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EM Krätzchen: WW1 German Field caps/Feldmutze

Article about: Anton, super caps ! I like the covers for your Pickelhaubes too ! your cammo band has the same markings as mine, 3rd Bavarian Army Korps 1917, great stuff, the markings in your "Dunkelb

  1. #111

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    Quote by Bill Brewster View Post
    Hello,

    I came across this thread regarding the feldmutze while doing research. In an early posted description of the cap it states that the coloured band at the base is 3.2cm. I am wondering if this dimension, 3.2cm, is actually the width of the base fabric cap band as it appears that on many examples the coloured band has less width. Two examples I am able to access have bands that are 2.359cm.

    The reason for the question is that we are working on a project at the First Division Museum in Wheaton, IL. Our museum is dedicated to the United States Army's 1st Infantry Division. Organizational lore suggests that the original "1's" were cut from the red coloured band taken from captured feldmutzes. The thinking is that the serifed foot of the "1" would be equivalent to the width of the coloured band on the mutze.

    Thank you for any assistance or direction you may provide.

    Take care,

    Bill Brewster
    Chief Curator
    First Division Museum

    If anyone else can help Mr Brewster, please feel free to chime in.
    NEC SOLI CEDIT

  2. #112

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    Have you any photos of the SSI in question? I have 7 caps from different clothing depots, and can try to assess the colour. Most of my caps run in the 2,7 to 3cm band width.

  3. #113

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    Hi, all my caps also run the same width of approx. 2.8cm. That said I assume there was more cloth used to make the band as surely some must run either behind or under the cloth it was attached to ? That would account for the extra width on the "1" ....or have I got the wrong end of the stick ?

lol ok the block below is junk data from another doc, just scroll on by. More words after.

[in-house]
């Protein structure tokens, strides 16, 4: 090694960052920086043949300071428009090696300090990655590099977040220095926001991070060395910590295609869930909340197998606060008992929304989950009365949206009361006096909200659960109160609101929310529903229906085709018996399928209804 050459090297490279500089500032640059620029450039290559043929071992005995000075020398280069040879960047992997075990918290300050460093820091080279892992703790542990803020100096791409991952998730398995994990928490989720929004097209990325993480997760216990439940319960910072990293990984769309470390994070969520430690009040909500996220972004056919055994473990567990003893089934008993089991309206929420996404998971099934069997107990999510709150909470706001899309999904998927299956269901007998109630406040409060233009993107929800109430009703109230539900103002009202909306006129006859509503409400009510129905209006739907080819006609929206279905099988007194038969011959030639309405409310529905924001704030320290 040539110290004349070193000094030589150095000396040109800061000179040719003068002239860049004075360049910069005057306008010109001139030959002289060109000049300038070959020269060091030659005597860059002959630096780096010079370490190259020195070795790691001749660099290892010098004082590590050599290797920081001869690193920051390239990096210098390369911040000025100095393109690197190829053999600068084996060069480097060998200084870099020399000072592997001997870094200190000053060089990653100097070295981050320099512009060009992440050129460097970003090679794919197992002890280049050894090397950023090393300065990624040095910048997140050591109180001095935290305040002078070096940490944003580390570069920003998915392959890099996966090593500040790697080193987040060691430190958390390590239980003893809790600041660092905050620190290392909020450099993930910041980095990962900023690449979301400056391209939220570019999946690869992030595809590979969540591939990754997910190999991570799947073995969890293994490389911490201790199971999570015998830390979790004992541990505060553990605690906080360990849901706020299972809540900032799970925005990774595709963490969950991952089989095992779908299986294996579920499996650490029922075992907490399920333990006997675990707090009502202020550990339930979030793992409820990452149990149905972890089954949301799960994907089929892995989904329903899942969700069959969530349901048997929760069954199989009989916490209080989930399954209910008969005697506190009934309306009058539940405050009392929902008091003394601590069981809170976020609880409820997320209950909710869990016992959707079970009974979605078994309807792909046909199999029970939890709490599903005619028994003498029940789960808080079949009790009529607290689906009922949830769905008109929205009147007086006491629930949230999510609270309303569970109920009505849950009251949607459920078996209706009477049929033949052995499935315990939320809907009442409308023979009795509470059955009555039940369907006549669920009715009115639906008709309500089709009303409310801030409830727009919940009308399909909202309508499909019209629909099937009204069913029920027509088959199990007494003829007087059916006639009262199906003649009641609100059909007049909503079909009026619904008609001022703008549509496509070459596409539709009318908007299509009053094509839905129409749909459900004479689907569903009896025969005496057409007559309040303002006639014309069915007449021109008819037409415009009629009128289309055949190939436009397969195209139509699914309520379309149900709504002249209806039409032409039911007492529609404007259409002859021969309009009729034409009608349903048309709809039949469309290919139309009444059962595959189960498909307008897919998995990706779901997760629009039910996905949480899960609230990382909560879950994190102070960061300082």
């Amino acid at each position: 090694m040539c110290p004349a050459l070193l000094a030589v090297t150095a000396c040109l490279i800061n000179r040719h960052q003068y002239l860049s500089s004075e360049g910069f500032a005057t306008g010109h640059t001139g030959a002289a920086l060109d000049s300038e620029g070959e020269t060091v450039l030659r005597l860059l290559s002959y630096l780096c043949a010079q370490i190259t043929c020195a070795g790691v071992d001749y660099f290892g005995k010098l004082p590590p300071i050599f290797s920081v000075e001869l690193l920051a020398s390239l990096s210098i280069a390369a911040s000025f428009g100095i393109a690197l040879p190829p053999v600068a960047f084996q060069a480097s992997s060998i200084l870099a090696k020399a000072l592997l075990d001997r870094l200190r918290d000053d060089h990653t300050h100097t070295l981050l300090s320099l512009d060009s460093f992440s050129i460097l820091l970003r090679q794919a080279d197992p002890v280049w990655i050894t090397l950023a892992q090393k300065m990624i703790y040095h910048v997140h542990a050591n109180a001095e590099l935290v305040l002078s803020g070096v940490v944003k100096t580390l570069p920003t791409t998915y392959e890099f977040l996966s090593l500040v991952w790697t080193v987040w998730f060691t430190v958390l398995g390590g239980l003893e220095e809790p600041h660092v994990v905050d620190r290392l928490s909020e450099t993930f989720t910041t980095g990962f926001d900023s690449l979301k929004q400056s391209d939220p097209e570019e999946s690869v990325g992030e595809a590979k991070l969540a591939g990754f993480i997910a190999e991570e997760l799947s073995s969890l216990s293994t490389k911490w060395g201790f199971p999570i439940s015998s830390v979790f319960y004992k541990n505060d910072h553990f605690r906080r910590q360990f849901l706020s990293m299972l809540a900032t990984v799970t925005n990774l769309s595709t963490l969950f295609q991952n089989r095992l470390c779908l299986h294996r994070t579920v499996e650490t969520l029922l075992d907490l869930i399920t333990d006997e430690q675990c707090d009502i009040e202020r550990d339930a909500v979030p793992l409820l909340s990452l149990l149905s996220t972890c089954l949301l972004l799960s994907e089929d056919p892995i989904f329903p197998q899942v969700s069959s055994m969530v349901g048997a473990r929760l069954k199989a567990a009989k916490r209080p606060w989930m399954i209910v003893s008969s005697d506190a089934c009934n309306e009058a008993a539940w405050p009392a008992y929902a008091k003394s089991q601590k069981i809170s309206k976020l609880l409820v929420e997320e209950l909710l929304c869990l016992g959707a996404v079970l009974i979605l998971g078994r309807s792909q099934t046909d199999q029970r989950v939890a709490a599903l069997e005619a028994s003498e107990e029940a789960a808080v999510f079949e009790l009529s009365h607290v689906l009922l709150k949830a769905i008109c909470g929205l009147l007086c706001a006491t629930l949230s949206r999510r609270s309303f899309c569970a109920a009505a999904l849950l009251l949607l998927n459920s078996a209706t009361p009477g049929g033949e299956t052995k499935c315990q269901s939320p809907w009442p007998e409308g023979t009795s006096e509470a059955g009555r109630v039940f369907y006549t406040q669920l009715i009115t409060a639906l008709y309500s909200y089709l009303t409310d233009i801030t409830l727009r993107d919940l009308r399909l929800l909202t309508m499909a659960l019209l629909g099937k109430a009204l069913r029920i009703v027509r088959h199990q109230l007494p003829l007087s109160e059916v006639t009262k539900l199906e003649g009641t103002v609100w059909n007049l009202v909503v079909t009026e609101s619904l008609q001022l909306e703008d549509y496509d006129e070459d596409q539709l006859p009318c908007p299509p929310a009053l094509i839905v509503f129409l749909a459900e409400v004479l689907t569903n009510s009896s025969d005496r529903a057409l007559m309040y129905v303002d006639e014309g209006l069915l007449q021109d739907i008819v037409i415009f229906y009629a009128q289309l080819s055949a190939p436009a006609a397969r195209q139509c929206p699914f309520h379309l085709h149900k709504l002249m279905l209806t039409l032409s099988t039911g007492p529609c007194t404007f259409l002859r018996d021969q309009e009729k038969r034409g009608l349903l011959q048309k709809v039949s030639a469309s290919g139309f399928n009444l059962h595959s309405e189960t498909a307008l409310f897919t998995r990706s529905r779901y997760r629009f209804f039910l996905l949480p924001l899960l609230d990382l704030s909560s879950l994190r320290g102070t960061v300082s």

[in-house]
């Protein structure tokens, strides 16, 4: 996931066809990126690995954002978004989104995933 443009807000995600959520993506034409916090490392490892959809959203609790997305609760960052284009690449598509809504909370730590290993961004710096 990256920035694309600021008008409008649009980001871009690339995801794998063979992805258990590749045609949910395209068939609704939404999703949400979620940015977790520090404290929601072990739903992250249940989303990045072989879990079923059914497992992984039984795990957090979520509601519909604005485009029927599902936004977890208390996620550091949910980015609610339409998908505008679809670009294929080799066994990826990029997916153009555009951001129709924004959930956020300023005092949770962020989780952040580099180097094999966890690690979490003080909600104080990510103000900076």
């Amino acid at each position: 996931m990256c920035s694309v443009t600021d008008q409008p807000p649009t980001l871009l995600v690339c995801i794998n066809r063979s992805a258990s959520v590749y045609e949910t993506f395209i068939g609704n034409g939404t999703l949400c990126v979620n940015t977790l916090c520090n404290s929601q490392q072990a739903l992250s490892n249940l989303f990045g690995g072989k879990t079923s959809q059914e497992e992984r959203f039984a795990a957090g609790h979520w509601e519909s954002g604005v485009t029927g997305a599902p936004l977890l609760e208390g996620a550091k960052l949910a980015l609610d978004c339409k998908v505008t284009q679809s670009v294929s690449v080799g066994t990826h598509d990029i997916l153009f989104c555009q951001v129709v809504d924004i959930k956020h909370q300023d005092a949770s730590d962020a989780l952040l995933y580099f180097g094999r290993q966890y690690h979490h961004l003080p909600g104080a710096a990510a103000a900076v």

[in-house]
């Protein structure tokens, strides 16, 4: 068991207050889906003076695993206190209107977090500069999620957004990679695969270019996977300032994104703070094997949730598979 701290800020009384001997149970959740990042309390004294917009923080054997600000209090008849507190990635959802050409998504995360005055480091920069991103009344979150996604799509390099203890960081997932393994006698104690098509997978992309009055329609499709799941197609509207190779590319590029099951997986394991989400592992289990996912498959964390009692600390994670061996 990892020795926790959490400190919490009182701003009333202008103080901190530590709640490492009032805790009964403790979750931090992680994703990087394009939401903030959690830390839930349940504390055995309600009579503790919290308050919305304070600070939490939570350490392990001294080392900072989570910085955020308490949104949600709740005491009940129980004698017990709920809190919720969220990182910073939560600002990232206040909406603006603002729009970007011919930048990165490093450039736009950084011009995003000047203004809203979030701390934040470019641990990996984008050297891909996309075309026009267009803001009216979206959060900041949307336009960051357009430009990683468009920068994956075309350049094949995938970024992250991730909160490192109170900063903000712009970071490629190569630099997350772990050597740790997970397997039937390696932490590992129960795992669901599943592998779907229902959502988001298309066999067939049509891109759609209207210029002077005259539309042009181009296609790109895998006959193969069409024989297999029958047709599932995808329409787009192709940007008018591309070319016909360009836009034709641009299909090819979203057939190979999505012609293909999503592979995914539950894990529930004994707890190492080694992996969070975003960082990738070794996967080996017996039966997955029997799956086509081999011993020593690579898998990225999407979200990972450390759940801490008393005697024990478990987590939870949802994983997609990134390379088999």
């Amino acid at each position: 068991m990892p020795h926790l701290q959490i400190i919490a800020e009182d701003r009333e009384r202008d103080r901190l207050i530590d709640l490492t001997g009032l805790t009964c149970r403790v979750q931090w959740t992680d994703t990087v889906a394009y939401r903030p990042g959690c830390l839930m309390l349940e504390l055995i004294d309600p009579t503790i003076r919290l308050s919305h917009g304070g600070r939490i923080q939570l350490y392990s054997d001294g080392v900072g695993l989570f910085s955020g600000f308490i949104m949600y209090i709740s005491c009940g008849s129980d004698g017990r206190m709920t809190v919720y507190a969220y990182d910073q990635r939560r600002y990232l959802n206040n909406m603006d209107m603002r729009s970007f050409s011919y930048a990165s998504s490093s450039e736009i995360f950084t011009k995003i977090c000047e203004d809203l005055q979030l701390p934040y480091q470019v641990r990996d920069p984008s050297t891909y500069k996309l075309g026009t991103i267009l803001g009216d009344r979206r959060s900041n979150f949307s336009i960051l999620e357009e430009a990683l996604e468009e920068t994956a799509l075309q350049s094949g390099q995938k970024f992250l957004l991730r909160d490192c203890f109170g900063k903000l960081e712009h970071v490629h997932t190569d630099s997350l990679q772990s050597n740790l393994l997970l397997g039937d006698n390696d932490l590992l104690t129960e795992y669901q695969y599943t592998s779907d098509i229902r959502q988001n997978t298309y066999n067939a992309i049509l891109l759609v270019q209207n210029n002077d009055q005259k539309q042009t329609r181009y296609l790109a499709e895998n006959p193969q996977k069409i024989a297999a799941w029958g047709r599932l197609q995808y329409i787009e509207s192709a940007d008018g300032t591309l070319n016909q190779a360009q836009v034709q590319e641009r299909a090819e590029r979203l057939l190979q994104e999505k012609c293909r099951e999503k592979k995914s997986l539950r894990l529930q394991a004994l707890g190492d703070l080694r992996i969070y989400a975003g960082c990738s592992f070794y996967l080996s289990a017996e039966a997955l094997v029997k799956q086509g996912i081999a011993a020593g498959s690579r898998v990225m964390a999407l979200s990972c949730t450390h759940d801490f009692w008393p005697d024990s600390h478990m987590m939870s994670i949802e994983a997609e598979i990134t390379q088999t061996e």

cheers

    Tony

  4. #114

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    Hello Gentlemen,

    Thank you all for the generous sharing of information. Below is the "origin" story of the 1st Division (US) insignia as related by the officer who claims to have created it. I am not entirely convinced that his memory is correct, but it is what we have to work with. Take care, Bill

    Herbert M. Stoops was a Lieutenant in Battery C, Sixth Field Artillery. In a letter to David W. Davis, Secretary of the Society of the First Division, which was published in the Vol. 6 No. 7 December 1948 issue of the Bridgehead Sentinel, he wrote:

    Dear Davis,
    Enclosed is a replica of the old One as first made. It was short and stocky-the width of the figure being determined only by the width of the red stripe around the kraut infantry fatigue cap. When originally submitted, the shield was German field gray. The ONE, bright vermillion red. The powers that were anticipated trouble getting enough grey cloth and substituted O.D. and so it was made.
    Having gratuitously stuck my neck out I must have cut a thousand stencils while we sat on our fannys east of the Rhine in the winter of 1918-1919. I believe it was the first divisional insignia adopted in the American forces. This sort of comes under the heading of “I remember when” – but there has been some ill -founded legend out of a little happenstance that was absurdly simple.

    Unfortunately, the "replica" Mr. Stoops submitted is no longer in existence.

  5. #115